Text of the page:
Youth Art Encouragement Award
Bernadette-Lee Irene Pitman-Spring. April 25 1963 – June 17 2013
Proudly, an ongoing award to celebrate and remember Bernadette’s tireless support, encouragement and participation in the lives of young artists. This encouragement award is given to a young emerging artist deemed worthy to receive recognition for their unique skills.
DARLINGTON ARTS FESTIVAL COMMITTEE CONFIRM THE BERNADETTE-LEE PITMAN-SPRING PERPETUAL ENCOURAGEMENT AWARD – YOUTH ART
Bernadette was a tireless supporter of the Darlington Festival since moving to the area in 1997, serving on the Darlington Festival Committee and numerous sub-committees. Her special contribution was as the coordinator for the Youth Arts section of the Festival which involved the organisation of art displays and associated awards over a period of 9-10 years.
Bernadette’s creativity and passion for art were evident from an early age and specifically emerged while attending Methodist Ladies College from 1976 to 1980.
From school she attended W.A.I.T. [now known as Curtin University] where she majored in printmaking and focused mainly on etchings. Her forte was in drawing, with a particular skill in the rendering of line and a focus on etching and printmaking. Photography was also a keen passion of hers and many hours were spent in a studio and darkroom facility that she rented in the city with a few friends.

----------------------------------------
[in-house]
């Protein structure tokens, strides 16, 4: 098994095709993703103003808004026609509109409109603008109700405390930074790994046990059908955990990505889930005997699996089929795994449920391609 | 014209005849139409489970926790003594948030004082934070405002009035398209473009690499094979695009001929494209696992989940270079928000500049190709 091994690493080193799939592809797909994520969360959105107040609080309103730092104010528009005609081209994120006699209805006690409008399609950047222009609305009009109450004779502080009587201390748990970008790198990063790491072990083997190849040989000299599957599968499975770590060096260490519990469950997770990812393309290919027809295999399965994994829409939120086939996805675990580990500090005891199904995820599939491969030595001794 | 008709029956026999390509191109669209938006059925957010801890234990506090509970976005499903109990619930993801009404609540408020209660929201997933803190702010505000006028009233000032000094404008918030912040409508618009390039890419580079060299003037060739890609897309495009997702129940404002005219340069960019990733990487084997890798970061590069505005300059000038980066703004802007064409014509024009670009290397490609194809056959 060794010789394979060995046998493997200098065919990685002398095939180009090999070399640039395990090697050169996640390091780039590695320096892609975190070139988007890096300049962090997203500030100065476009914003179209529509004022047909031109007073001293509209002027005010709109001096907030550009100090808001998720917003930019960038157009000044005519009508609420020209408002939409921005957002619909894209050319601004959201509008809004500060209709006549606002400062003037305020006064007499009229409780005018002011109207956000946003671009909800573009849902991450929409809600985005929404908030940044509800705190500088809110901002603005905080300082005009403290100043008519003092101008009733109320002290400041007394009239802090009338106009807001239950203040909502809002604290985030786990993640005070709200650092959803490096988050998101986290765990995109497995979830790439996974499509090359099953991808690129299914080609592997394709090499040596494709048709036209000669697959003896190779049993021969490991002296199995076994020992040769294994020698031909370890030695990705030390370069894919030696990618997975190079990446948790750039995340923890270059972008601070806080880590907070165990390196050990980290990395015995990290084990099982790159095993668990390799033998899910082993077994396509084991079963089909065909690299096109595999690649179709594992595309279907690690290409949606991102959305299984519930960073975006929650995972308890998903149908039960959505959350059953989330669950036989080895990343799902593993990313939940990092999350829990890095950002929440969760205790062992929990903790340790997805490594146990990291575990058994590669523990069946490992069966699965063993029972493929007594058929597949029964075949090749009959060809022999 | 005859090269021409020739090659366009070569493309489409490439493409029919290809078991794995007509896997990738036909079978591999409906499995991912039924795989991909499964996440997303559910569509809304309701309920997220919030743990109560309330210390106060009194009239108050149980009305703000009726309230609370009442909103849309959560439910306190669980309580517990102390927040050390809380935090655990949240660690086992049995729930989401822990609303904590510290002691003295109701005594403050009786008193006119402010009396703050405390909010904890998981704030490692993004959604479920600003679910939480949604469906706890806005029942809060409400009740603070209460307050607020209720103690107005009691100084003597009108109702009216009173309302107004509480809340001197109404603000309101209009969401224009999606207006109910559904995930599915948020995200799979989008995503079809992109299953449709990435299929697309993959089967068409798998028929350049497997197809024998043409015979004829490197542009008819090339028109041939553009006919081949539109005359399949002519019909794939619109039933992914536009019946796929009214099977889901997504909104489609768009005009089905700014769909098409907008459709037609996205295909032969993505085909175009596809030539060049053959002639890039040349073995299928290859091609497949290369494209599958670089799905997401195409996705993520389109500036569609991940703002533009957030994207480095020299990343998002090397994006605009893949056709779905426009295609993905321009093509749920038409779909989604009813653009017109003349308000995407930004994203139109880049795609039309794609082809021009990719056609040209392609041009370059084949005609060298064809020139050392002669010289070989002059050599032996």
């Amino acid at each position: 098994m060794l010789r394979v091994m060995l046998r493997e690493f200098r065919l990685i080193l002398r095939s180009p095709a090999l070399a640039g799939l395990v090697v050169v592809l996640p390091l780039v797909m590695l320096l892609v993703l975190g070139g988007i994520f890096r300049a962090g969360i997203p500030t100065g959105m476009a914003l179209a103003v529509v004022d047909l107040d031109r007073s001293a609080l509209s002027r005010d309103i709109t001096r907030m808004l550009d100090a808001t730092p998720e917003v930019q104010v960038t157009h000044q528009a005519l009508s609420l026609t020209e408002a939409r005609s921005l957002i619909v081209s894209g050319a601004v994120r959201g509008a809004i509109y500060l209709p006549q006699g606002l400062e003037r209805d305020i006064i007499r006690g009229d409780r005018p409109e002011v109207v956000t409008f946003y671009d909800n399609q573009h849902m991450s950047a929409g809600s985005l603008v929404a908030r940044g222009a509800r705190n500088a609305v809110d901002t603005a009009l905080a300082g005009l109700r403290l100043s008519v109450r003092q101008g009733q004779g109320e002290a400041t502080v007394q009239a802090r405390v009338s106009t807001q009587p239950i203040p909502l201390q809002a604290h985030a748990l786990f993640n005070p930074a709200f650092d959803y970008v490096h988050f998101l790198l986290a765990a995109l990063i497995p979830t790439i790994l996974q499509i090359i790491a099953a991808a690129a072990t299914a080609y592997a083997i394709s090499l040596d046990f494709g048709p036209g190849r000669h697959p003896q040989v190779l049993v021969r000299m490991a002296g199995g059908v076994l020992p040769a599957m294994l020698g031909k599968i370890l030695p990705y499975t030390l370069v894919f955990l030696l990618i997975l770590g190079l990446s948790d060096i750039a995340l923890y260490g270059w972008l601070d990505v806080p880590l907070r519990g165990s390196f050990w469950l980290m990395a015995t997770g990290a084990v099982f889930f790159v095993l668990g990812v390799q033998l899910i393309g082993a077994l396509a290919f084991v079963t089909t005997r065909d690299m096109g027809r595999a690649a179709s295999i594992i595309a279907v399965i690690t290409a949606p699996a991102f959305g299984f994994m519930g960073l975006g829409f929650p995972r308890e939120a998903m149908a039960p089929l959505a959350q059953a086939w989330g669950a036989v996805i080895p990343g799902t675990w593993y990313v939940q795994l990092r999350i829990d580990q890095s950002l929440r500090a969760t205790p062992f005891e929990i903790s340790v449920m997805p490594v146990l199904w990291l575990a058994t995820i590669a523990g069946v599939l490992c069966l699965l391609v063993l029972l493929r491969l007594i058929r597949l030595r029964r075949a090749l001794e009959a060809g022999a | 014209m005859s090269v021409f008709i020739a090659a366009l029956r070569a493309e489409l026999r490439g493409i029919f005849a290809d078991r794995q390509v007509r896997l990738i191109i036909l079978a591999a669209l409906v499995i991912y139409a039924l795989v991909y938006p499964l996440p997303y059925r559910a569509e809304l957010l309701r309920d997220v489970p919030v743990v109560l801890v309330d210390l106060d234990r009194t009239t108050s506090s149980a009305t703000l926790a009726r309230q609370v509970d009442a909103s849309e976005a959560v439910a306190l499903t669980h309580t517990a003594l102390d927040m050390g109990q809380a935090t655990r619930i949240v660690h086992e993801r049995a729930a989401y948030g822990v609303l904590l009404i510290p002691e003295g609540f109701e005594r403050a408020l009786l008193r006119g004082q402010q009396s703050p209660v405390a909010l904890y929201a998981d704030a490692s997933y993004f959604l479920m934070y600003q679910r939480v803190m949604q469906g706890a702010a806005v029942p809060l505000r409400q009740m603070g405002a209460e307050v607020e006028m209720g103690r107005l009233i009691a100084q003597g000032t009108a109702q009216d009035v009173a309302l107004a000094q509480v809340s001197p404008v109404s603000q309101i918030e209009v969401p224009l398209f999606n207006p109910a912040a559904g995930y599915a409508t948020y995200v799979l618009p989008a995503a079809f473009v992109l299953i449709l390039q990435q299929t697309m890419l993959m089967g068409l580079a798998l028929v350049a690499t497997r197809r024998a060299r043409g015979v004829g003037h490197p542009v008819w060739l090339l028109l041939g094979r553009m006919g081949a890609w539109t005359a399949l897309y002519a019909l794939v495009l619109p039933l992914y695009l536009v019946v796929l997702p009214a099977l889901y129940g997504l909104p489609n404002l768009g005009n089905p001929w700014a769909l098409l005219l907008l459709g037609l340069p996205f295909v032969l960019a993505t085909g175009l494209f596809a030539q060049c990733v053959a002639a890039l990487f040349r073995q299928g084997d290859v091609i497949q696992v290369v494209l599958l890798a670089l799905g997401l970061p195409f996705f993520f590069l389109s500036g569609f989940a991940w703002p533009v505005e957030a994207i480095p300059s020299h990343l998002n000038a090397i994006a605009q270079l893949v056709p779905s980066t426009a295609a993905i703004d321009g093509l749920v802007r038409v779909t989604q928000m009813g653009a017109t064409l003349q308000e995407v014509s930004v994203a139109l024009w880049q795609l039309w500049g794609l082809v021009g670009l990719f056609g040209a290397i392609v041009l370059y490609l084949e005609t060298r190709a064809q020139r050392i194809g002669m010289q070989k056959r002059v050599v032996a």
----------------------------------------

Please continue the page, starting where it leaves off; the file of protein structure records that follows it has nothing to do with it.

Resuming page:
As Exhibitions Coordinator at the Fremantle Arts Centre for ten years, Bernadette was able to combine her extensive art knowledge with her wide-ranging people skills. While her practical skills shone in the areas of curatorial expertise and art installation, she also assisted countless artists in the development of their careers and strong friendships were formed as a result of her unfailing support. Bernadette also worked at the Mundaring Art Centre, coordinating a number of significant art exhibitions.
Bernadette’s keen eye for detail and ability to bring out the best in people allowed artists to feel at ease with the process of exhibiting. Bernadette worked patiently and steadily in her organised manner, particularly during the frantic time in the few days before the opening of an exhibition – always unflappable and seemingly relaxed as she got on with things while others could be seen flying around in a fairly stressed out state!
Those who knew Bernadette see her spiritual essence, her strength, compassion and graceful humility, as well as her enormous capacity to support and encourage all those in her life. Her wide and varying circle of friends all looked up to her immensely and held the utmost respect for her values and approach to life and family. Bern was a ‘giver’ in all ways, and this encompassed her love of the arts and ensuring the young were exposed, nurtured, and encouraged in this area. There are memories of her sitting at Darlington Primary School on more than a few occasions, outside under a tree with a group of fascinated children demonstrating and sharing the skill of working with ochre and natural pigment materials. A beautiful and very special woman was Bernadette Pitman-Spring.
Through this perpetual award Bernadette will be remembered as one who made a positive difference in the life of young artists. All who knew and worked with Bern will be delighted to see her name recognised in such a positive way.